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Glutathione conjugation of busulfan produces a hydroxyl radical-trapping dehydroalanine metabolite.
Peer-CJ; Younis-IR; Leonard-SS; Gannett-PM; Minarchick-VC; Kenyon-AJ; Rojanasakul-Y; Callery-PS
Xenobiotica 2012 Dec; 42(12):1170-1177
1. The Phase 2 drug metabolism of busulfan yields a glutathione conjugate that undergoes a beta-elimination reaction. The elimination product is an electrophilic metabolite that is a dehydroalanine-containing tripeptide, gamma-glutamyldehydroalanylglycine (EdAG). In the process, glutathione lacks thiol-related redox properties and gains a radical scavenging dehydroalanine group. 2. EdAG scavenged hydroxyl radical generated in the Fenton reaction in a concentration-dependent manner was monitored by electron paramagnetic resonance (EPR) spectroscopy. The apparent rate of hydroxyl radical scavenging was in the same range as published values for known antioxidants, including N-acyl dehydroalanines. 3. A captodatively stabilized carbon-centered radical intermediate was spin trapped in the reaction of EdAG with hydroxyl radical. The proposed structure of a stable product in the Fenton reaction with EdAG was consistent with that of a gamma-glutamylserylglycyl dimer. 4. Observation of the hydroxyl trapping properties of EdAG suggests that the busulfan metabolite EdAG may contribute to or mitigate redox-related cytotoxicity associated with the therapeutic use of busulfan, and reaffirms indicators that support a role in free radical biology for dehydroalanine-containing peptides and proteins.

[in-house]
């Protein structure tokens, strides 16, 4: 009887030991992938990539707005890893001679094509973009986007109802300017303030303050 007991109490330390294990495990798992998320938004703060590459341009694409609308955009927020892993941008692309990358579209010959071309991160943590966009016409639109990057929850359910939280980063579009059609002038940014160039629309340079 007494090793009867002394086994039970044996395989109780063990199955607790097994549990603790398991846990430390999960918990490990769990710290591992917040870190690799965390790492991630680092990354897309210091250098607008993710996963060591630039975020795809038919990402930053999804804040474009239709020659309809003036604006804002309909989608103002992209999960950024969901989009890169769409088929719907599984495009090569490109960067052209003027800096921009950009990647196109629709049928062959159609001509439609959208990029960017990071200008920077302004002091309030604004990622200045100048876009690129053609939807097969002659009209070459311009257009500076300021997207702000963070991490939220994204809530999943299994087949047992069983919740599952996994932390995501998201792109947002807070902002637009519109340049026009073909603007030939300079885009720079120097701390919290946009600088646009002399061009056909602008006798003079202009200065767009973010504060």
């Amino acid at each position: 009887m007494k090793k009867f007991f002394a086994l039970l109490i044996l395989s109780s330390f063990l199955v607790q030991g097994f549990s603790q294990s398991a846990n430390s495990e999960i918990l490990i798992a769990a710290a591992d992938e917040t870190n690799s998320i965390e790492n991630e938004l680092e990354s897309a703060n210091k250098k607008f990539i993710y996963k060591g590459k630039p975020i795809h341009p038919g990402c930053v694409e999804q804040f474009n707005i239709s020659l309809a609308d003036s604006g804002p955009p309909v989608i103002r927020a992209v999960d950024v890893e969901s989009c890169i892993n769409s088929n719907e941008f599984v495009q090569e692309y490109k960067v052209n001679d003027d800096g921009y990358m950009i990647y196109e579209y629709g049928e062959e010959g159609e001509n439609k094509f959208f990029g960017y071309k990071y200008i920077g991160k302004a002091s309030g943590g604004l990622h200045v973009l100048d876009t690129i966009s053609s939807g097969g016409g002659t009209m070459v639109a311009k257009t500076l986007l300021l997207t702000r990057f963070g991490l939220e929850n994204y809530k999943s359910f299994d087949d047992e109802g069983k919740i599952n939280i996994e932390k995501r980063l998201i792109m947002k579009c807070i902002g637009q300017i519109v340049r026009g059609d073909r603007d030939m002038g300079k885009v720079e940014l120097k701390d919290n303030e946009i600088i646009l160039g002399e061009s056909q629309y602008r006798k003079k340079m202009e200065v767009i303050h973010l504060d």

Drug-interaction; Drugs; Metabolites; Hydroxy-compounds; Hydroxyl-groups; Chemotherapy; Chemical-properties; Chemical-reactions; Chemical-structure; Antioxidants; Antineoplastic-agents; Peptides; Thiols; Oxidation-reduction-reactions; Free-radicals; Free-radical-generation; Electrochemical-analysis; Electrochemical-reactions; Spectrographic-analysis; Cytotoxicity; Therapeutic-agents; Proteins; Author Keywords: Dehydroalanine; busulfan; metabolite; glutathione; hydroxyl radical; carbon-centered radical; EPR
Patrick S. Callery, School of Pharmacy, West Virginia University, 1 Medical Center Drive, Morgantown, WV 26506 USA
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Page last reviewed: March 11, 2019
Content source: National Institute for Occupational Safety and Health Education and Information Division